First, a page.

The streets of Gaziantep in Turkey are filled with gold stores. Not because the city is rich, but because many of the Syrian refugees who inhabit it are increasingly poor – and gold jewellery is a handy way to keep wealth close in unstable times.
Yet ornate necklaces are not the only thing on offer in such outlets. In one shop’s spartan backroom sits the immaculately dressed owner, an ex-civil servant, and his brother, a builder. Both fled Aleppo at the beginning of the war and now help other exiles send money back to relatives still stranded in the war-torn state.
Through an arrangement known as hawala, they take cash from someone based in Turkey – today a young man sending his sister money for clothes – then notify their counterparts inside Syria to release the equivalent amount at the other end. The hawala operators then extract a small commission (often far undercutting competitors like Western Union), and either find a client wanting to send a matching amount in the opposite direction, or settle up between themselves at a later date.
It is an ancient, trust-based system of money transfer that allows cash to flow across borders, traditionally without trace and often outside the law. These latter qualities mean hawala transfers have been linked to criminal activity across the world, from Afghanistan’s drug trade, to money laundering by IS, to human trafficking.
But just as not all money flowing through offshore accounts is corrupt, so the vast majority of those using hawalas do so for entirely legitimate ends. Known as “the working-man’s bitcoin”, the system’s cheap, efficient and globally accessible service makes it an invaluable lifeline to those in places too poor or too unstable to access formal bank accounts. Much of the world’s $582bn remittance business flows through their channels, while NGOs depend upon hawalas to send relief to high-risk regions when global banks refuse to do so.
Thus, in a week when the world is calling for greater financial transparency, the hawala trade begs the following question: how can transparency be improved without hurting those least able to pay its price?
David Cameron’s focus at today’s international anti-corruption summit in London will be on combating financial secrecy that too often provides cover for corrupt activities. “We will expose corruption, so there is nowhere for the corrupt to hide,” Cameron wrote in the Guardian.
Public outcry over the Panama Papers leak, combined with the goodwill the financial crisis generated towards regulatory cooperation, offers a unique opportunity to introduce banking reform at the highest levels – from demands for public registers of beneficial ownership, to the greater supervision of offshore companies and the prosecution of firms that fail to prevent criminal activity within them.
But it’s not just the world’s super-rich that such a push for change will impact.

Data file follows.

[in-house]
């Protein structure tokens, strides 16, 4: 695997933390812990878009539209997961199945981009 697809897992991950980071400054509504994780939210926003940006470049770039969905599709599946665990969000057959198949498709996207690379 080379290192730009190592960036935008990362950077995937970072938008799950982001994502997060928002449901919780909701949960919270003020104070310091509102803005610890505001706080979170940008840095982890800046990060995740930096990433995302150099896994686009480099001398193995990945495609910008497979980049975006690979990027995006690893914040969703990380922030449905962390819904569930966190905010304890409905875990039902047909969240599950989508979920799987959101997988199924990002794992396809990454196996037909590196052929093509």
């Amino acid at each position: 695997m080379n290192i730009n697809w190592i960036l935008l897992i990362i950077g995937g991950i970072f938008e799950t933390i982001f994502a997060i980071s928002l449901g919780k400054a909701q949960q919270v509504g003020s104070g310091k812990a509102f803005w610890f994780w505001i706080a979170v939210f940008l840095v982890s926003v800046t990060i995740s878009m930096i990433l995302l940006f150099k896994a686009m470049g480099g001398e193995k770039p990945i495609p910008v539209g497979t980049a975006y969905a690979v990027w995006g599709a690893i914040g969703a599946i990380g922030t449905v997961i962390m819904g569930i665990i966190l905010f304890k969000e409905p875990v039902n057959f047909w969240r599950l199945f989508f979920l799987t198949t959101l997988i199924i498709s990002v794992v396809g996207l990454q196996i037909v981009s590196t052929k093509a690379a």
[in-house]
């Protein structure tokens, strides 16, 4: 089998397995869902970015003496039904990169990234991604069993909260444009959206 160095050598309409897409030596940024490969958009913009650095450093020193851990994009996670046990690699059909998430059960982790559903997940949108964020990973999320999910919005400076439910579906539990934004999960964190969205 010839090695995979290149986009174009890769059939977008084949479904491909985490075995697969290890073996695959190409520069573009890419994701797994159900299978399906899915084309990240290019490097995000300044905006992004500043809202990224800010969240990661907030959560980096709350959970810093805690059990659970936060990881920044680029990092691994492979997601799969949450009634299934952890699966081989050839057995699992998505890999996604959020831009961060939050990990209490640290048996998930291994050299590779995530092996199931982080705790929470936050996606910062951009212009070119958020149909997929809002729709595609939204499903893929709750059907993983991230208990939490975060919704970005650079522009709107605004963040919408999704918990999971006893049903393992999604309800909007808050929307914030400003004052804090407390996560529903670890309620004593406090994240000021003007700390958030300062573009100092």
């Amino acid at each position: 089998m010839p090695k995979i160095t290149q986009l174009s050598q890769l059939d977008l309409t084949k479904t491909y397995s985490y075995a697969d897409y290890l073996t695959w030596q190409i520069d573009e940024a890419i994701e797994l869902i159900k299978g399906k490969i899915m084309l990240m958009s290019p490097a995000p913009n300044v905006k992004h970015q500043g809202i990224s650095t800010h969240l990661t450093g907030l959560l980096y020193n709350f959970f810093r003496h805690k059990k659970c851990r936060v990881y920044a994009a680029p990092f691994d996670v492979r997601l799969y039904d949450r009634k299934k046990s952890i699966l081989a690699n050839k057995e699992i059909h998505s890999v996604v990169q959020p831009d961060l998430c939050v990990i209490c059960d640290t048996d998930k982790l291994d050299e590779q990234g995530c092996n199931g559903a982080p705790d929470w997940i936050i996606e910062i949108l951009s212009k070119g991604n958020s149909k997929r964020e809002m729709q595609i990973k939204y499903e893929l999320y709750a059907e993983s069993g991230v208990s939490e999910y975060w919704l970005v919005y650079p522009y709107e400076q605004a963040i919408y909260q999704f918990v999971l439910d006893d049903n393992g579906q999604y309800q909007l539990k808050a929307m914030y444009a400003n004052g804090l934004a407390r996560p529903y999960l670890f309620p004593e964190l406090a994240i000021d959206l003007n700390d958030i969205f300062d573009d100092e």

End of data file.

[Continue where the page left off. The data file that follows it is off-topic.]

Under pressure to stem the flow of funds to terrorists, states such as Turkey and the United Arab Emirates, are already requiring hawalas to register with mainstream banks. The banks in turn impose tight bureaucratic rules. And while the requirements to declare cash deposits over a certain sum, or provide copies of the client’s official ID, are all laudable in principle, in practice the costs of administration are passed on to those who can least afford to pay.
As Duncan McCann from the New Economics Foundation (NEF), a British think tank, explains: “Once you add a layer of regulation you risk reducing the amount getting to those in need. For example, if you remit £50 from the UK to Somalia, and instead of charging £5 you charge £10 to cover the extra paperwork costs, that’s a huge impact on the people you’re remitting to.”
Many smaller hawalas are thus finding themselves out of business or shutting down. At the jewellery shop in Gaziantep, the owner is nervous of being identified by the authorities. Even though he only handles transfers of under 1,000 Turkish Lira, he still fears being fined for not having official registration: “If the government knew about us they would shut us down, as they’ve already done to others.”
It’s a situation that has led the Governor of the Bank of England, Mark Carney, to warn of the “financial abandonment” of whole regions. This is something for world leaders to watch out for as they call for a more transparent system of international finance.
Yet reform is not all bad news for hawalas. Some hope that calls to introduce public registers of beneficial ownership will push the responsibility for transparency directly onto companies themselves. Stephen Carter of Global Witness says such measures, “won’t directly effect hawalas” but should still help “tackle the wider infrastructure that enables corruption”.
Others, such as McCann, are encouraged by the rise of new, technology-based innovations that are translating much of hawalas’ benefits into modern banking. Transferwise is an online money transfer service that, like hawalas, slashes costs by matching transfers between countries and cutting out the hefty banking infrastructure, while a company called Ripple, McCann believes, could be a “hawala for the digital age”.
Transparent international finance – be that through tax havens or hawalas alike – is ultimately beneficial for all. Studies show that the more institutions and leaders practise financial openness and honesty, the more general populations do so too.
But, along the way, more must be done to ensure it’s not the world’s neediest who take the hit. “We just want to help families either move money from here, or send it from Syria, as cheaply as we can,” says the jewellery store owner. “We just want to serve our people who need us.”